But there is warmth in the book, personified in certain individuals, particularly in the figure of Liz Gold, a lovely, caring women Alec Leamas meets while working in a library. She is nurturing, sensible and kind, the moral compass of the book really. Consider Elizabeth Gold’s name. Gold has all sorts of positive connotations of warmth and happiness. Then again, don’t you think gold sounds so much like cold? It’s sounds almost the SAME! If the cold is everywhere, maybe the warm is too.
The Spy Who Came In From The Cold is a fascinating book, a compelling spy story hiding all sorts of subtlety, like a cold war cypher. It is certainly true that readers can make a pessimistic interpretation. John Le Carre, by all accounts was himself a pessimistic and troubled man. Nevertheless, there is something in his book, a suggestion that while we are out in the cold with no possible hope of relief, warmth is never far away.
George Smiley was introduced in Call for the Dead in 1961. He returned in 1962 in A Murder of Quality, his only story set outside the intelligence community. Then, in 1963, comes the masterpiece: The Spy Who Came in from the Cold which remains the best spy story I have ever read (I agree with Graham Greene). It is a recognition of the quality of Le Carré’s writing that I could remember the book so well, almost quoting some passages verbatim.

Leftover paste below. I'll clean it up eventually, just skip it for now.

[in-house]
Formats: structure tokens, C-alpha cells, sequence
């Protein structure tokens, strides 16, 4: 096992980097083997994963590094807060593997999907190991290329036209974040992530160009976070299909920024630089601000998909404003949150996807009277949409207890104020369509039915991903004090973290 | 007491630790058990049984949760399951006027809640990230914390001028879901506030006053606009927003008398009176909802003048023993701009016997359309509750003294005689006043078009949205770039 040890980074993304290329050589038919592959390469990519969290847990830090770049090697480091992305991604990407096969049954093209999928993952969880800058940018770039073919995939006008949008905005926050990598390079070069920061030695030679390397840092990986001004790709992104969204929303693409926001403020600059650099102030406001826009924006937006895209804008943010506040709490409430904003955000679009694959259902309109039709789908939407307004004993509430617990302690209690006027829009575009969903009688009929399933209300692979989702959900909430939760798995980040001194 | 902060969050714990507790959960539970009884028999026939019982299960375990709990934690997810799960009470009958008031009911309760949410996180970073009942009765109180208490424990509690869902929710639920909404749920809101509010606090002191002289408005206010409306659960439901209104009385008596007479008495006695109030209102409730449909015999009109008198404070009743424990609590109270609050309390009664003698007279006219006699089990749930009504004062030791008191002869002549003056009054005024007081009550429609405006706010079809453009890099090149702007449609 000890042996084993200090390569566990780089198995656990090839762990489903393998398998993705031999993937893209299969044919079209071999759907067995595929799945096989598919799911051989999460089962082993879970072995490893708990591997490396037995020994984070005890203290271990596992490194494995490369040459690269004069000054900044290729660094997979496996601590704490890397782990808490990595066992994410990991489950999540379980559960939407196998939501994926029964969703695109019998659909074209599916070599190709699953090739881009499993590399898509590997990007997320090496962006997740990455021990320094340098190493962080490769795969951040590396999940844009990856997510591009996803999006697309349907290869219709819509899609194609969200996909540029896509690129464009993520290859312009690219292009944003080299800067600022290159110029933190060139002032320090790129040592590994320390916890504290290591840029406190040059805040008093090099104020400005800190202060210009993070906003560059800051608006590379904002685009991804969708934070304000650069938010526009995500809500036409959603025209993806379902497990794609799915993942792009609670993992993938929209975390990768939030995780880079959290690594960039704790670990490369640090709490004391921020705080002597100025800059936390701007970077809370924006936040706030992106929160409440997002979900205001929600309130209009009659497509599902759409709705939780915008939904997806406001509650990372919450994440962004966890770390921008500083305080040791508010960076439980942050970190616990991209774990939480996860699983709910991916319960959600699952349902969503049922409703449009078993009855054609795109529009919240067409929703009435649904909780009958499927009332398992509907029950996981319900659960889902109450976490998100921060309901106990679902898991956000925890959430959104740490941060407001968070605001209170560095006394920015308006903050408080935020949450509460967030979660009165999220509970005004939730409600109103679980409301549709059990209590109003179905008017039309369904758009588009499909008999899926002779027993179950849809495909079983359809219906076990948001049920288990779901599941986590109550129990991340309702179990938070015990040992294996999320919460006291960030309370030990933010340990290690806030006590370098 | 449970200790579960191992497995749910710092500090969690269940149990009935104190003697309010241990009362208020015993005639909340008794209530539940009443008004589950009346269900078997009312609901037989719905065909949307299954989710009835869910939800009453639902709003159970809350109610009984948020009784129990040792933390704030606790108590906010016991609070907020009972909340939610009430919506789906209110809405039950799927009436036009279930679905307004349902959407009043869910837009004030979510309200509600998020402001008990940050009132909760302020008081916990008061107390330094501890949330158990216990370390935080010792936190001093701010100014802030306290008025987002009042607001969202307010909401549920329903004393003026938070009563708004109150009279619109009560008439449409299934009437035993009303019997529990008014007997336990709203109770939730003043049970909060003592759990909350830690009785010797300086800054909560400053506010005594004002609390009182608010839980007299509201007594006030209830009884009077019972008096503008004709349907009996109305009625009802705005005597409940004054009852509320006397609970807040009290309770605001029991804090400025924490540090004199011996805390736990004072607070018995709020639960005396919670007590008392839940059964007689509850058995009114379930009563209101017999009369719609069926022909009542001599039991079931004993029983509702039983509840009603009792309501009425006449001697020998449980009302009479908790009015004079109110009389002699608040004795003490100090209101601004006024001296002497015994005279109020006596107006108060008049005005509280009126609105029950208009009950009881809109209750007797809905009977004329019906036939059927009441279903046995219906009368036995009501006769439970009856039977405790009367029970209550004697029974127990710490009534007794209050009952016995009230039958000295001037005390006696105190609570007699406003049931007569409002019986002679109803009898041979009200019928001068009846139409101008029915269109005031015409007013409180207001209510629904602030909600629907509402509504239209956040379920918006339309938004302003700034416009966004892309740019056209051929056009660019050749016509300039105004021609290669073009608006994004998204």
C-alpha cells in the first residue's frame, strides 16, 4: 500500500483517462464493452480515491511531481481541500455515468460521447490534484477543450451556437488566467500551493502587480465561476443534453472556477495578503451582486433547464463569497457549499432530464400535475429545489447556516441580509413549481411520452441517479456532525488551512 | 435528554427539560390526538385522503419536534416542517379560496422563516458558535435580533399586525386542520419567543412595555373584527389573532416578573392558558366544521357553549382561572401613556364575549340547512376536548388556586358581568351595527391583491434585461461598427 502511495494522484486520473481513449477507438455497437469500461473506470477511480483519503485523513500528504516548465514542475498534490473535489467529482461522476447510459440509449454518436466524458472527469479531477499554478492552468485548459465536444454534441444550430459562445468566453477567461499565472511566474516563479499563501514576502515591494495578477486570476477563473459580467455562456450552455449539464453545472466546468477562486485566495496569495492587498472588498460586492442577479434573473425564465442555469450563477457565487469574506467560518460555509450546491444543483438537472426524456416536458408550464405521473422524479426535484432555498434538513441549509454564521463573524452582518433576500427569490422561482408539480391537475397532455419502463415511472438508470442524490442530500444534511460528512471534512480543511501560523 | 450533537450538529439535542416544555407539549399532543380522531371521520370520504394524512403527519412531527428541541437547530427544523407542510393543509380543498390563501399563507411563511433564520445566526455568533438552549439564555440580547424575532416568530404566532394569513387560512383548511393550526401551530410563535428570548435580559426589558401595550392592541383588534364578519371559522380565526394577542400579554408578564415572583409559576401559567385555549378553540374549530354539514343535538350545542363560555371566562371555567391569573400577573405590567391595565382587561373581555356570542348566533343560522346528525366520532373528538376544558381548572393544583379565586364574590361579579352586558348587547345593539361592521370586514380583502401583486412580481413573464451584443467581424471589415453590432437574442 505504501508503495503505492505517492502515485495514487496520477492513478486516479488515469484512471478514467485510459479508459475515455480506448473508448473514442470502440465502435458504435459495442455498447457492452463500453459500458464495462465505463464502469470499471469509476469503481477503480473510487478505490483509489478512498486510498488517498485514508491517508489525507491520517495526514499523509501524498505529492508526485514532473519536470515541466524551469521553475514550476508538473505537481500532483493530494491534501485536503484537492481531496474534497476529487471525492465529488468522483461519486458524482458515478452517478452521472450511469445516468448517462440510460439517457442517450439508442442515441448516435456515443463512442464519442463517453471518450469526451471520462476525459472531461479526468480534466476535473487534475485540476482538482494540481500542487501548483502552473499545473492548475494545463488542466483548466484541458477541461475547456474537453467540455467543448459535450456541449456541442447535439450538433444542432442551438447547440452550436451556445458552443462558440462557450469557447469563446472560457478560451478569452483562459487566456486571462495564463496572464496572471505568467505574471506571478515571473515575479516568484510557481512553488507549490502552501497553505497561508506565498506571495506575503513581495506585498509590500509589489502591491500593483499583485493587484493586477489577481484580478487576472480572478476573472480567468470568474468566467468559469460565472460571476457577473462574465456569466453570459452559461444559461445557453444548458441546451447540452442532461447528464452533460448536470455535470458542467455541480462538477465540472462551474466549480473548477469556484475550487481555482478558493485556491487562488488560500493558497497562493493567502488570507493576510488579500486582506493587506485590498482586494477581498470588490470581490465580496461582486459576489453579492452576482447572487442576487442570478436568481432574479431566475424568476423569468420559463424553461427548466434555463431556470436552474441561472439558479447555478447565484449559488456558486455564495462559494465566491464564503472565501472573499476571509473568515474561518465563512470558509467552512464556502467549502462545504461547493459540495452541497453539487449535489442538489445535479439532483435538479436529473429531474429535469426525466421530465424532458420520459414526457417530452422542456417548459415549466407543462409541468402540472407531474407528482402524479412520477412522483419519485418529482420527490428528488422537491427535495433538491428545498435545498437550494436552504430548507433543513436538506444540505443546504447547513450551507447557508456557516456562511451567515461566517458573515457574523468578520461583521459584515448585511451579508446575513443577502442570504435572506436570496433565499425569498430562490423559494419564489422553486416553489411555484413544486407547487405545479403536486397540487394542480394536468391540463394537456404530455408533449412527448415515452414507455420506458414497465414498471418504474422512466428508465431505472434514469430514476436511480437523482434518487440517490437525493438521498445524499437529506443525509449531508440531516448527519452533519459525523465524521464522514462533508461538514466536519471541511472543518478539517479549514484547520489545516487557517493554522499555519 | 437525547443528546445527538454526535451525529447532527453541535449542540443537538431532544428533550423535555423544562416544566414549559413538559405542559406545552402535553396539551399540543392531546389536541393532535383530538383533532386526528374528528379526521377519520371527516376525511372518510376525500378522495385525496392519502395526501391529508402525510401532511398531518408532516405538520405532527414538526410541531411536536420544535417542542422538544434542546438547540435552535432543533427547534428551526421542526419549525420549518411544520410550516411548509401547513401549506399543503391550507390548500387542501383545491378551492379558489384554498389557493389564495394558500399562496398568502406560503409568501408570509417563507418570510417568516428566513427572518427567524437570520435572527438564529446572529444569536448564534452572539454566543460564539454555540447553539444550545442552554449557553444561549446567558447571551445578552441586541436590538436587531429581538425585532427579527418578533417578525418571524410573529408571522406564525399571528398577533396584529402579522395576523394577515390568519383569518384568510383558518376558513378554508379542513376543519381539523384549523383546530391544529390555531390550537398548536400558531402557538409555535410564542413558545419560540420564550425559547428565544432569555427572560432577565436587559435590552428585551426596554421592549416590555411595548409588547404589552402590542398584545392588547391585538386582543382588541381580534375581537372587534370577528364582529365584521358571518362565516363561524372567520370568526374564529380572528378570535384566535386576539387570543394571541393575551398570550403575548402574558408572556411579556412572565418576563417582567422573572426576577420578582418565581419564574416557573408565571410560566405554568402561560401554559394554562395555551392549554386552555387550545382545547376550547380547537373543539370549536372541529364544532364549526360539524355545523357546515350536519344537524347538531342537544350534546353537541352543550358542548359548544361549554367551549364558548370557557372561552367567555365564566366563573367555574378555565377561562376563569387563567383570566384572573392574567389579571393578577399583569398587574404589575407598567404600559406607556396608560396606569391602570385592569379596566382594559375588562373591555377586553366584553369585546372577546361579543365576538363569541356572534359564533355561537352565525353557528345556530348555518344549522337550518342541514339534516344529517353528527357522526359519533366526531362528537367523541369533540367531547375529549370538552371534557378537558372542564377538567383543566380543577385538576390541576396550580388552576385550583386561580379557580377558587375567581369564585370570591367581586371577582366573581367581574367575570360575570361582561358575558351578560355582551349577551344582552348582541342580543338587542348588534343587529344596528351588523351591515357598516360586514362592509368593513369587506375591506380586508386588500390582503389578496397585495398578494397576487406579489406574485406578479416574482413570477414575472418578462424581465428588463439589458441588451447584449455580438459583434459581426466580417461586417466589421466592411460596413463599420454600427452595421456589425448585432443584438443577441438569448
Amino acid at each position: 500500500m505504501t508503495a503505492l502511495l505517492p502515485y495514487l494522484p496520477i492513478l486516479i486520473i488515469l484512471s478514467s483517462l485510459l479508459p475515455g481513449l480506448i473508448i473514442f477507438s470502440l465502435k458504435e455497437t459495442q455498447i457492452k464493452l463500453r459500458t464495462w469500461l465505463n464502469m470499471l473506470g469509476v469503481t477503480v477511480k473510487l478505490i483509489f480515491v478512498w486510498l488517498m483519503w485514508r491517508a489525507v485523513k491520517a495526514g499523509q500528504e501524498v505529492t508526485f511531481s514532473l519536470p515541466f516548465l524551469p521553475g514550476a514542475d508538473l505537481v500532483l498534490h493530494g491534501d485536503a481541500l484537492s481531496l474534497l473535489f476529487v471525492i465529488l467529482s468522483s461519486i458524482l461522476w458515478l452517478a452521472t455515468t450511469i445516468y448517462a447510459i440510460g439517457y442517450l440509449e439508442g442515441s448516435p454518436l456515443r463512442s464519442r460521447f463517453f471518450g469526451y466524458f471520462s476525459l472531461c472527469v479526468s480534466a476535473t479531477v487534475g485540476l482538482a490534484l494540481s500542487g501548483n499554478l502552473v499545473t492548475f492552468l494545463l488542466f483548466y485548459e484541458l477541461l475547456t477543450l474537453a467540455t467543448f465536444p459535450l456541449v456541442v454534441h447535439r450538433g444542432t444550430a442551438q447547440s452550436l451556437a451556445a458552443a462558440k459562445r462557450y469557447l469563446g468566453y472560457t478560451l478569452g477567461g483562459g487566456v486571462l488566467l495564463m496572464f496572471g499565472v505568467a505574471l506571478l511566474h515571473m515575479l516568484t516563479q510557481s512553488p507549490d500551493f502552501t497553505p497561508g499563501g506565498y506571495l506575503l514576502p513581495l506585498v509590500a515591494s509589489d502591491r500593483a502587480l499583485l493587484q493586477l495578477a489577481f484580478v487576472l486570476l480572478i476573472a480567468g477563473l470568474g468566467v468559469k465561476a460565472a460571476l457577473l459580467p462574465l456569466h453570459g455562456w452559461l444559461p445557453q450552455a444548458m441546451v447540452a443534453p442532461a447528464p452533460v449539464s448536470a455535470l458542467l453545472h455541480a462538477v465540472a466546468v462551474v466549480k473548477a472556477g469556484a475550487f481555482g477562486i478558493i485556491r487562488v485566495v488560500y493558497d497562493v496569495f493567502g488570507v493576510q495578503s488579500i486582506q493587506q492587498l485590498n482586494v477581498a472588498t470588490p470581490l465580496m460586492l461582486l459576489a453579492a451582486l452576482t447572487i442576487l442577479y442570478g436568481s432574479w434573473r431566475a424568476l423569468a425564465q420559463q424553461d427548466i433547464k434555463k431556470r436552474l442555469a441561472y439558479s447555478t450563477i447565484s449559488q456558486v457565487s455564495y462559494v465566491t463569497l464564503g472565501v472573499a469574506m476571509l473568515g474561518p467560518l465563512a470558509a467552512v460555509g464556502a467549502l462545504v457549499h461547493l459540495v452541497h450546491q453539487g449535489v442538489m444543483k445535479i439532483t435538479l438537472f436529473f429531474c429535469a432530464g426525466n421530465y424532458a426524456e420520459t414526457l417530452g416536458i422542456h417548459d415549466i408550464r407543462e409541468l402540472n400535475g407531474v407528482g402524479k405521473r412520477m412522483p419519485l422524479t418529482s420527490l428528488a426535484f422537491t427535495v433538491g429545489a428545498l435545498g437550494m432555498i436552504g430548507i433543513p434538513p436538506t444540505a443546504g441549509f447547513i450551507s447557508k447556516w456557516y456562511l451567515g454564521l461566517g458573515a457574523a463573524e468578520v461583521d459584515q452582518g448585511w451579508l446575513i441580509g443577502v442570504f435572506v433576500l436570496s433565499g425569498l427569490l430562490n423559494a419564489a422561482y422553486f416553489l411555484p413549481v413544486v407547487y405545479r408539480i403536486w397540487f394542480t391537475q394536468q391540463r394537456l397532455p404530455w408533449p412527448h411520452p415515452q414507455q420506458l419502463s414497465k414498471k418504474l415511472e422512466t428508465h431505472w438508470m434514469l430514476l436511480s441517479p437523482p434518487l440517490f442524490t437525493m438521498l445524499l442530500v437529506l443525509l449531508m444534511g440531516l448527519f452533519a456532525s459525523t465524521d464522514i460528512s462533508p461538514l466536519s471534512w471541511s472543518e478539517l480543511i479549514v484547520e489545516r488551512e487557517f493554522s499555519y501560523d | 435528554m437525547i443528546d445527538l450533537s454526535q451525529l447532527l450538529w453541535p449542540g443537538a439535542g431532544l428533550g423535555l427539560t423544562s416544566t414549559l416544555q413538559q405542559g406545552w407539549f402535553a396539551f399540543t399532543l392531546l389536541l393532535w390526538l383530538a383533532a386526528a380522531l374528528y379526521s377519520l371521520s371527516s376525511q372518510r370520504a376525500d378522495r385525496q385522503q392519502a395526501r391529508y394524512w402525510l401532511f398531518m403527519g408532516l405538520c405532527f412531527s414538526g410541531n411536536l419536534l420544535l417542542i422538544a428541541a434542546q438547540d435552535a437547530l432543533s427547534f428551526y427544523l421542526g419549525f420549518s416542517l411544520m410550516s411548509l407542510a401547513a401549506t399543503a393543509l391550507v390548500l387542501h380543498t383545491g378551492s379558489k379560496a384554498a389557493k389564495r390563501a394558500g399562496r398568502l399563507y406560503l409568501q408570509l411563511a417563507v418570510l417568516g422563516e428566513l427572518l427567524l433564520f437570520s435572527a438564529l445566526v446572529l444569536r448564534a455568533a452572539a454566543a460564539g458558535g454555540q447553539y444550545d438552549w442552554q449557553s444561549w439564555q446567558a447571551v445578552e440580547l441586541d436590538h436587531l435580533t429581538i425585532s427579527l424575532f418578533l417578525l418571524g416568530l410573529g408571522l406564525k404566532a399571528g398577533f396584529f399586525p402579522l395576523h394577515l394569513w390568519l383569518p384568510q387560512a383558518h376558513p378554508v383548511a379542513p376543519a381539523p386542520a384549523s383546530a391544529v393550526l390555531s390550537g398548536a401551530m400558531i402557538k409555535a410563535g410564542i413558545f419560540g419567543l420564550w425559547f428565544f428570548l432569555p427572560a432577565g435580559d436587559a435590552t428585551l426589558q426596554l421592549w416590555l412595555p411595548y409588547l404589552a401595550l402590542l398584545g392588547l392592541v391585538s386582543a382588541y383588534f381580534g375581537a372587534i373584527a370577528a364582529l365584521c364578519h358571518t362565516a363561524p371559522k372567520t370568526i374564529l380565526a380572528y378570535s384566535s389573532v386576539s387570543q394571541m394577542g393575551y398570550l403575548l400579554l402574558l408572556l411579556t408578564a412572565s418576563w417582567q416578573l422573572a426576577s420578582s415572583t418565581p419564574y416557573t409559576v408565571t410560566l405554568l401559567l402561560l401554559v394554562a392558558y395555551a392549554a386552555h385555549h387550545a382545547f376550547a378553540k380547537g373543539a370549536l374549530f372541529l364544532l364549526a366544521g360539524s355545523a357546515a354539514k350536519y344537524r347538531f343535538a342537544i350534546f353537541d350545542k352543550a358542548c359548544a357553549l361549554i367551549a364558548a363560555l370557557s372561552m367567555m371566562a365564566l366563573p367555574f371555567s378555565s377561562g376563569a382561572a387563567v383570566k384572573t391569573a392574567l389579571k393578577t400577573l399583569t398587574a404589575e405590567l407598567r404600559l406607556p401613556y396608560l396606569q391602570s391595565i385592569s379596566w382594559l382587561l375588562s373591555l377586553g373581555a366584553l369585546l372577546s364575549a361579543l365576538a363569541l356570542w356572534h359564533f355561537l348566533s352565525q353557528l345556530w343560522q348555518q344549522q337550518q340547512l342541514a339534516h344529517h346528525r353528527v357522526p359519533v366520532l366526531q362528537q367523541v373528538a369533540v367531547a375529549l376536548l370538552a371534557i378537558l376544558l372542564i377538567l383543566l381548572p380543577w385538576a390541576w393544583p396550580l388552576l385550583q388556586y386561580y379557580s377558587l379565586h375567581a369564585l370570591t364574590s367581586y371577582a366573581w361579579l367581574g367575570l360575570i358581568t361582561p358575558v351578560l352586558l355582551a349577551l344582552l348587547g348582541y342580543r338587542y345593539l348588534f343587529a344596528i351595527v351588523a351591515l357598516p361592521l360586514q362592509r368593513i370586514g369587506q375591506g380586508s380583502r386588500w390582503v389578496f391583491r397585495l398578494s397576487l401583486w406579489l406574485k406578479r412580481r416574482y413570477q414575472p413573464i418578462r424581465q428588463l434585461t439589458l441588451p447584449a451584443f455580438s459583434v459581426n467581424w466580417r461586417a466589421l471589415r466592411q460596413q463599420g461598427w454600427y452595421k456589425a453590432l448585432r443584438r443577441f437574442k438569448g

The story relates a complicated act of deadly triple-bluff created by the British Secret Service against its enemies in the German Democratic Republic, the Abteilung. Alec Leamas is at the centre of the plot - believes he is on a clever undercover mission of revenge but clever British brains have other motives… Le Carré laces the plot with multifarious complexities as Leamas comes to realise that he has been used by his own side - fooled, manipulated and misinformed. Leamas has travelled deep into the heart of Communist Germany, ostensibly to betray his country. Smiley tries to help the woman, Liz Gold, that Leamas has befriended with devastating consequences…
The Spy… is a dark, brutal, totally believable tale of espionage during the Cold War. Spies, summed up by Leamas to Liz Gold: ”What do you think spies are: priests, saints and martyrs? They’re a squalid procession of vain fools, traitors too, yes; pansies, sadists and drunkards, people who play cowboys and Indians to brighten their rotten lives. Do you think they sit like monks in London balancing the rights and wrongs…” This is a terminally fatigued Alec Leamas and the ending of the story still leaves me devastated.